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Growing up to be a lapdancer?
Dr Jaime Craig, who led the group that drew up the British Psychological Society contribution to the review, says:
“The Society welcomed the opportunity that the Bailey review created to debate the extent to which we overtly or inadvertently expose children to information, material or messages that are developmentally inappropriate, and some of the factors that may contribute to this in broadcasting, advertising and marketing.
“There are many interacting factors in this area and the available research evidence needs to be married with applied psychological experience and opinion. It seems clear that there is both professional and parental concern about the extent to which young people are exposed to sexualised and violent material, and the extent to which in an electronic age it is possible to protect them from harm.
“The Society's response to the consultation also hoped to draw attention to the less overt contribution of such messages to gender stereotyping, identity and body image. Focussing on cause and effect will oversimplify this area and may prevent us grappling with these important concerns.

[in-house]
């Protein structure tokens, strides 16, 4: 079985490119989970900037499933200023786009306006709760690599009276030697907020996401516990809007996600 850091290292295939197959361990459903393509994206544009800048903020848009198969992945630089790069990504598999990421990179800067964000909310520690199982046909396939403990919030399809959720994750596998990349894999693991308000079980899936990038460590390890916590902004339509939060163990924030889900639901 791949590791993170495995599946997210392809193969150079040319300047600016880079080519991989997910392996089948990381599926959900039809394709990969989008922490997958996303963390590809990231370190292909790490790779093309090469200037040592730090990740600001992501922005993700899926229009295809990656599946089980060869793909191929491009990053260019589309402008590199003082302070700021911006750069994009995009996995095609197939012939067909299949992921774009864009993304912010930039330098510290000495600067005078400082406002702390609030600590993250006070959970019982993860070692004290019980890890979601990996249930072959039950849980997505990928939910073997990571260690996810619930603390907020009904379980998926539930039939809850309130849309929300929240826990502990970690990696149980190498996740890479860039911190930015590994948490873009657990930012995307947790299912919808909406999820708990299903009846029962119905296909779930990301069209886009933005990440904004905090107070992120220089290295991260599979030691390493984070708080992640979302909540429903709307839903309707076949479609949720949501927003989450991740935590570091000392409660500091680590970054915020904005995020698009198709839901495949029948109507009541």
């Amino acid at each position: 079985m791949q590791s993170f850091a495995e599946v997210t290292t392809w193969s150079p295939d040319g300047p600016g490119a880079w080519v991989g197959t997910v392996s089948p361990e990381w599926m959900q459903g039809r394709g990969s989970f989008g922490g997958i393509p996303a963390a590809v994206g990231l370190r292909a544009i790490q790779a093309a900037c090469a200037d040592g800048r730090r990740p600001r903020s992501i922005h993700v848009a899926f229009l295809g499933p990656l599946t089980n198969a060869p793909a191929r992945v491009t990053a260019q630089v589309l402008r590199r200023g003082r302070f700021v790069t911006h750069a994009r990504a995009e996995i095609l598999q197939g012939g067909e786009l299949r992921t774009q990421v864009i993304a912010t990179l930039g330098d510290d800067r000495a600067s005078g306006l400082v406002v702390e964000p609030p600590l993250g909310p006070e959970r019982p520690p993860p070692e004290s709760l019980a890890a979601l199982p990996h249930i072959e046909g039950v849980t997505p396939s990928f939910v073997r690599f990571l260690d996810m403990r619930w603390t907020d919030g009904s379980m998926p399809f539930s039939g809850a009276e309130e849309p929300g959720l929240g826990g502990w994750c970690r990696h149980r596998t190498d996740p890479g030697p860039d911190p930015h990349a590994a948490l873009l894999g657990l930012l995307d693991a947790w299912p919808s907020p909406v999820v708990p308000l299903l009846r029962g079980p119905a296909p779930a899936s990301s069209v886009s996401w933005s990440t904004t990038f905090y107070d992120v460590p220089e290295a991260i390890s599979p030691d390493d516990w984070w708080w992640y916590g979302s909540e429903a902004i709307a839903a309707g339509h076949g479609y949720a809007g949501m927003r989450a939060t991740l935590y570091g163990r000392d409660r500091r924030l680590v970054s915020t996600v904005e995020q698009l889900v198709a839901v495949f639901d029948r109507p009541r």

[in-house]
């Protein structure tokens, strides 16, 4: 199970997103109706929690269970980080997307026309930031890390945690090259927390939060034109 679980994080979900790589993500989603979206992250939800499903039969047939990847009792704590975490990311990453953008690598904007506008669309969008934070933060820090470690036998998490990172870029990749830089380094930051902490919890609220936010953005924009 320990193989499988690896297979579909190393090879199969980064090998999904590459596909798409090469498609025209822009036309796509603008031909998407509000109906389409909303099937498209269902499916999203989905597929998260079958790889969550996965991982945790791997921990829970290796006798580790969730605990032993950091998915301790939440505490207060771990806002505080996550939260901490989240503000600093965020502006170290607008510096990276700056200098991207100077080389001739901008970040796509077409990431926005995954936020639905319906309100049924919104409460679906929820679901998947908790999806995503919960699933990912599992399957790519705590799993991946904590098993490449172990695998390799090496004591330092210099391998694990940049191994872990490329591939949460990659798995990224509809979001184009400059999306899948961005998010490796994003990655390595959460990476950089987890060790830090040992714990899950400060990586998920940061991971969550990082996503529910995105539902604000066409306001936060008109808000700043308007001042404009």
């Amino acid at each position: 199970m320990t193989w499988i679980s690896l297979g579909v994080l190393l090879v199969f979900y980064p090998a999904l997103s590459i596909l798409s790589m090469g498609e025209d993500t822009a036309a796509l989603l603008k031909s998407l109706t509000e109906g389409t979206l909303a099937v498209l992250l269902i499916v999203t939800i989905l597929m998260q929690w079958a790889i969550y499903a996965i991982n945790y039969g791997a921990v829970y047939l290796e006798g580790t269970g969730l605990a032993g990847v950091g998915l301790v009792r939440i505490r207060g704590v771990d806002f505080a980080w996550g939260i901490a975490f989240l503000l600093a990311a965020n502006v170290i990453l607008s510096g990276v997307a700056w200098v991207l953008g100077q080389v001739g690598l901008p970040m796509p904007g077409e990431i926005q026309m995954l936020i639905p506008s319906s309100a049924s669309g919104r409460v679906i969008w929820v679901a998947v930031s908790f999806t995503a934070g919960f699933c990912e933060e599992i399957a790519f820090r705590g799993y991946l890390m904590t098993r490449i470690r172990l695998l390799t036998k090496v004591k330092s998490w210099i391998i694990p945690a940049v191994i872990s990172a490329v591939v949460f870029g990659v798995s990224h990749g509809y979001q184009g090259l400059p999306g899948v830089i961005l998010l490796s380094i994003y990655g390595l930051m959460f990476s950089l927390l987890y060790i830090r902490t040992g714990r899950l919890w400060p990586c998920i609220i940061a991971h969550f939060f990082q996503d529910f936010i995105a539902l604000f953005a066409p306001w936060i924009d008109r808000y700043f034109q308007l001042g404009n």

“However, in taking a child's eye view of the virtual and physical environments that children inhabit, we may begin to redress the balance. To this end, the strong emphasis on empowering parents is welcomed, for example providing parents with one single website to make it easier to complain about any programme, advert, product or service.”
The sexualisation will also be the subject of one of the popular Psychology in the Pub events tomorrow (21 June 2011). It is being held in the Showroom café bar, opposite Sheffield railway station, starting at 19:30, under the title “Mummy when I grow up I want to be a lap dancer”: Sexualiation and young people.
Clare Bale will present results of her recent research that examined the relationship between raunch culture and young people's health; looking at how young people engage with a broad range of sexualised culture including pornography. This will lead into a broader discussion of the issues surrounding the media and young people, whether it is harmful and/or beneficial, and what if anything should be done to protect children. Hopefully the discussion will complicate simple arguments about sexualisation.